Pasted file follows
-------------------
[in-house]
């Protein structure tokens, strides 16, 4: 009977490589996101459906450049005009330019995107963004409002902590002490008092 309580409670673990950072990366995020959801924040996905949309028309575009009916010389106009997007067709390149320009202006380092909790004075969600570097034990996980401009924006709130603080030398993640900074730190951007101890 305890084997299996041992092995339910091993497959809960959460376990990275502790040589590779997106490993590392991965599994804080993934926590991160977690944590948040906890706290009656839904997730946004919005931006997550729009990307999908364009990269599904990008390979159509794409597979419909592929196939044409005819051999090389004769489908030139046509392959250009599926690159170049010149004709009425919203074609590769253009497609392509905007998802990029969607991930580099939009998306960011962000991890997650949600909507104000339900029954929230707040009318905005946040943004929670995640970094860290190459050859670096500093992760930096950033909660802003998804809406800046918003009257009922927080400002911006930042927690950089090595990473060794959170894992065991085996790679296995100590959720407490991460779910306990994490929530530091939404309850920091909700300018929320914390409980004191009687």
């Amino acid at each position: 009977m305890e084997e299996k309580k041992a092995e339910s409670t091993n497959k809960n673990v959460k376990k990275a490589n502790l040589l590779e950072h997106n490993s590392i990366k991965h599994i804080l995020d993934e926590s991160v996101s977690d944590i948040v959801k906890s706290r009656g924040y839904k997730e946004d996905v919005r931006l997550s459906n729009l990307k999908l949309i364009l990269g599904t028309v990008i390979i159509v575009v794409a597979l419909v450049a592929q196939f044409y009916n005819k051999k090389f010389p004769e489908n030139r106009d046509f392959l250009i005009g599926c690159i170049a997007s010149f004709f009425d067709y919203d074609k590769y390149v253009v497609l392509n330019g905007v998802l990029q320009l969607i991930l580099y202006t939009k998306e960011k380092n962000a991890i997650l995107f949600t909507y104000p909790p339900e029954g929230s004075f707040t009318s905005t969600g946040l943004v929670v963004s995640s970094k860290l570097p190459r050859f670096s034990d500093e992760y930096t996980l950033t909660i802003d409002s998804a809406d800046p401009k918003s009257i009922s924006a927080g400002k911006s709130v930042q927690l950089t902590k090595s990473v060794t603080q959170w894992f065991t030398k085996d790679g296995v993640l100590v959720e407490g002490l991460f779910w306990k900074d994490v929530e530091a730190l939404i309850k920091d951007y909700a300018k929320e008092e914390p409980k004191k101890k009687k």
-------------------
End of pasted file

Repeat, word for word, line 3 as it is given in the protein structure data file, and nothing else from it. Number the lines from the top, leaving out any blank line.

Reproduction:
């Amino acid at each position: 009977m305890e084997e299996k309580k041992a092995e339910s409670t091993n497959k809960n673990v959460k376990k990275a490589n502790l040589l590779e950072h997106n490993s590392i990366k991965h599994i804080l995020d993934e926590s991160v996101s977690d944590i948040v959801k906890s706290r009656g924040y839904k997730e946004d996905v919005r931006l997550s459906n729009l990307k999908l949309i364009l990269g599904t028309v990008i390979i159509v575009v794409a597979l419909v450049a592929q196939f044409y009916n005819k051999k090389f010389p004769e489908n030139r106009d046509f392959l250009i005009g599926c690159i170049a997007s010149f004709f009425d067709y919203d074609k590769y390149v253009v497609l392509n330019g905007v998802l990029q320009l969607i991930l580099y202006t939009k998306e960011k380092n962000a991890i997650l995107f949600t909507y104000p909790p339900e029954g929230s004075f707040t009318s905005t969600g946040l943004v929670v963004s995640s970094k860290l570097p190459r050859f670096s034990d500093e992760y930096t996980l950033t909660i802003d409002s998804a809406d800046p401009k918003s009257i009922s924006a927080g400002k911006s709130v930042q927690l950089t902590k090595s990473v060794t603080q959170w894992f065991t030398k085996d790679g296995v993640l100590v959720e407490g002490l991460f779910w306990k900074d994490v929530e530091a730190l939404i309850k920091d951007y909700a300018k929320e008092e914390p409980k004191k101890k009687k």